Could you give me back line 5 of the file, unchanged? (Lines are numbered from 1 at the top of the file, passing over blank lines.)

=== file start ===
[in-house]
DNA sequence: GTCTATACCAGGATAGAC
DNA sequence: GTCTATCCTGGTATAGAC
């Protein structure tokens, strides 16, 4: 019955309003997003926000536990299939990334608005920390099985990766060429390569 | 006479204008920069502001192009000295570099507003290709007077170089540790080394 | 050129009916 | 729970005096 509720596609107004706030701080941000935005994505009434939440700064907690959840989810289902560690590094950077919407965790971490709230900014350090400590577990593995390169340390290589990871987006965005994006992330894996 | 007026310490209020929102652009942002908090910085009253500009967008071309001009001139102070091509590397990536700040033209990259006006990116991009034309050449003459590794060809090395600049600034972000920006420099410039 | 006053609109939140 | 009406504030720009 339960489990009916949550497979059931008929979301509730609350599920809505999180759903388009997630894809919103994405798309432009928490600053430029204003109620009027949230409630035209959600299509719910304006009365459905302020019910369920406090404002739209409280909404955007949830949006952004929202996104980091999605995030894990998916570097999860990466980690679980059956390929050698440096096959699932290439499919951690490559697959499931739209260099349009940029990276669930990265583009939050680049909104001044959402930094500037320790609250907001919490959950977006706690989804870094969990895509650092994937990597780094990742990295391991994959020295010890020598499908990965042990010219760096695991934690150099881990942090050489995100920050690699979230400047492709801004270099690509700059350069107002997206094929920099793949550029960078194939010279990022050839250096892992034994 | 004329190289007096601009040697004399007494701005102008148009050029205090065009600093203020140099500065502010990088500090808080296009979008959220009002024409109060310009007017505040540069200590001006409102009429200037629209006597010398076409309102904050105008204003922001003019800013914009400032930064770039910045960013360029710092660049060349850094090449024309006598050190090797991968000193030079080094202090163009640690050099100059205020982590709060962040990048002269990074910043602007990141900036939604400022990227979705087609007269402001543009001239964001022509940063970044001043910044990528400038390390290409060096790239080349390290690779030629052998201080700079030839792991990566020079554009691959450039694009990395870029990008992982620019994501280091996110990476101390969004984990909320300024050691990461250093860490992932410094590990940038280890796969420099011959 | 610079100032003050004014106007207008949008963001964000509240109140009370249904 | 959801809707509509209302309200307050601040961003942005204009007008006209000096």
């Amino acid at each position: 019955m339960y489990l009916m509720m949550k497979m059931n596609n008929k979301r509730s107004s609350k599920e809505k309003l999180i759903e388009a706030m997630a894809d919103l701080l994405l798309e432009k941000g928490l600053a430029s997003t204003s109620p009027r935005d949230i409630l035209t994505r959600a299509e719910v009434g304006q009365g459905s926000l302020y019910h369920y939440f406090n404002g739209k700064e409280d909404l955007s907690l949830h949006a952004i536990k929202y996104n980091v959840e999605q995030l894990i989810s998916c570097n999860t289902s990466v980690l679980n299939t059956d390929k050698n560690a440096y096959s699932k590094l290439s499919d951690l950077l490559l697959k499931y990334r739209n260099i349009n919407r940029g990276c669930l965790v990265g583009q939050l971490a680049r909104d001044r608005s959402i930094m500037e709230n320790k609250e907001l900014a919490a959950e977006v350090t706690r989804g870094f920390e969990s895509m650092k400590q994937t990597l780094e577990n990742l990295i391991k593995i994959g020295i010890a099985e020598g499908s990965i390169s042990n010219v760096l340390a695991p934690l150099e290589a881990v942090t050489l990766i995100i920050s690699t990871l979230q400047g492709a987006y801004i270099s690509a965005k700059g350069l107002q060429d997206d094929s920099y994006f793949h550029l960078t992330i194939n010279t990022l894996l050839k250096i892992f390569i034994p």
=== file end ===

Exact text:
């Amino acid at each position: 019955m339960y489990l009916m509720m949550k497979m059931n596609n008929k979301r509730s107004s609350k599920e809505k309003l999180i759903e388009a706030m997630a894809d919103l701080l994405l798309e432009k941000g928490l600053a430029s997003t204003s109620p009027r935005d949230i409630l035209t994505r959600a299509e719910v009434g304006q009365g459905s926000l302020y019910h369920y939440f406090n404002g739209k700064e409280d909404l955007s907690l949830h949006a952004i536990k929202y996104n980091v959840e999605q995030l894990i989810s998916c570097n999860t289902s990466v980690l679980n299939t059956d390929k050698n560690a440096y096959s699932k590094l290439s499919d951690l950077l490559l697959k499931y990334r739209n260099i349009n919407r940029g990276c669930l965790v990265g583009q939050l971490a680049r909104d001044r608005s959402i930094m500037e709230n320790k609250e907001l900014a919490a959950e977006v350090t706690r989804g870094f920390e969990s895509m650092k400590q994937t990597l780094e577990n990742l990295i391991k593995i994959g020295i010890a099985e020598g499908s990965i390169s042990n010219v760096l340390a695991p934690l150099e290589a881990v942090t050489l990766i995100i920050s690699t990871l979230q400047g492709a987006y801004i270099s690509a965005k700059g350069l107002q060429d997206d094929s920099y994006f793949h550029l960078t992330i194939n010279t990022l894996l050839k250096i892992f390569i034994p």